A lot of the time the greatest Batman moments are the ones that are so damn obvious yet simultaneously revelatory. You could argue that part of Batman’s constant struggle is to beat back death one day at a time, but at the same time he respects death. Death is what bore the Batman, as the Waynes bled out in Crime Alley in time immemorial. Batman may run in the same crowd as aliens, gods, and Plastic Men, but ultimately, one of Batman’s most defining character traits is that he’s only human. He will die. At least for a while.
Later on, The Shadow laments how Batman could’ve freed him from his eternal prison by taking over that flowing red cape. But I get the feeling that none of us really feel bad for The Shadow, right? Just to reiterate that this is primarily Batman’s story, I’ll point to one of their last exchanges. As The Shadow tries to have one more philosophical battle with Batman, he changes his face to many of the important people in Bruce Wayne’s life including Superman, Jim Gordon and even Martha Wayne. It’s the rare occasion that Batman walks away from a story being the optimistic one, but we are dealing with a vengeful gun-toting man-demon after all.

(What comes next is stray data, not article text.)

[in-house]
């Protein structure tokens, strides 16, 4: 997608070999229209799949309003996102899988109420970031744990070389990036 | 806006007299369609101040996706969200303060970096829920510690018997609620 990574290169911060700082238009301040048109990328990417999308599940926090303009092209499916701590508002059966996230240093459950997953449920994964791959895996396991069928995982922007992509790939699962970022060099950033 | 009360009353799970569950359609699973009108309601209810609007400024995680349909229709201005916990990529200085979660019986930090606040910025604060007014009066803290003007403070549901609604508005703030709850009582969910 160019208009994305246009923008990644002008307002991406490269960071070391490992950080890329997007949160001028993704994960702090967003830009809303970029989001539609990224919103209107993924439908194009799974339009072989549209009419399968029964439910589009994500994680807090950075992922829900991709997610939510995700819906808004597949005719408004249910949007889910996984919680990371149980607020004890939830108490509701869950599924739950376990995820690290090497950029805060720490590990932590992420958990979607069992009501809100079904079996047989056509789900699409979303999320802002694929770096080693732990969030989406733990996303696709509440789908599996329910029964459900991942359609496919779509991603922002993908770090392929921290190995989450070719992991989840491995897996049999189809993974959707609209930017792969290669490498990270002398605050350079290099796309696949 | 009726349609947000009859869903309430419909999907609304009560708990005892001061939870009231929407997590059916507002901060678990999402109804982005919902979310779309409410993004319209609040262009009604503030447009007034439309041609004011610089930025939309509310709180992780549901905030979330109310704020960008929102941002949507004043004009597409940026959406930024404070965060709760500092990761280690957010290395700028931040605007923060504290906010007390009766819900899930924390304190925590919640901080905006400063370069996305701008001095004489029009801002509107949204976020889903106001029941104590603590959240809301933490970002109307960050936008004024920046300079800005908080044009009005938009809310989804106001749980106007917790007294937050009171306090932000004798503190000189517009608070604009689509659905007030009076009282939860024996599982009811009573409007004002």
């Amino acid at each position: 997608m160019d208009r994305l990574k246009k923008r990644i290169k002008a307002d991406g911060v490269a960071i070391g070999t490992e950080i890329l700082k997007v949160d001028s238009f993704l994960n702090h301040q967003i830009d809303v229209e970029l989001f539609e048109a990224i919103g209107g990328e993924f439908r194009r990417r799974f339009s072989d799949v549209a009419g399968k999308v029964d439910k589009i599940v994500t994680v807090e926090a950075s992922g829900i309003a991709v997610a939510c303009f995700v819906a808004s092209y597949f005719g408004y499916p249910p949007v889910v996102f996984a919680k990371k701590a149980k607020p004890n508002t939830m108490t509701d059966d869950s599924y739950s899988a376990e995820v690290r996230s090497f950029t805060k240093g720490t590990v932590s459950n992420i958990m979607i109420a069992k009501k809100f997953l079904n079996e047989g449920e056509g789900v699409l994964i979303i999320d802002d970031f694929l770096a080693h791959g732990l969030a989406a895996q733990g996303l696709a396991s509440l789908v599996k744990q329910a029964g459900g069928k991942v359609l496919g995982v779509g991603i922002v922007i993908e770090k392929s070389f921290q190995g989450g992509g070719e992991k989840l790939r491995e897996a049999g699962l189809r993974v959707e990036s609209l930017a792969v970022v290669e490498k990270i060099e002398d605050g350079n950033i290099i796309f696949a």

While I think Batman/The Shadow 6 was easily the best issue of the series, I was a little disappointed with The Joker. While Joker is hardly the focus of the issue, I couldn’t help but notice how one-note the Clown Prince of Crime was. He was merely there as “the bad guy” and had little to offer besides aiding The Stag in his quest for revenge against The Shadow. Joker doesn’t do team-ups without throwing in a little personalized anarchy, which was missing here.
Mark, how did Batman/The Shadow 6 treat ya? How did you feel about the revelation that Shamba-La was a trap for the worst humanity had to offer? Did you like that Stag’s origin tied into the foundations of Shamba-La or is that kind of circular connectivity overused? Did you care about The Shadow in any way or were you more cold to him like me?
Mark: It’s difficult to care much about The Shadow because there’s so little humanity in him, but if the idea behind Batman/The Shadow 6 is to have Batman blossom in comparison, I can’t say Orlando’s script fully succeeds.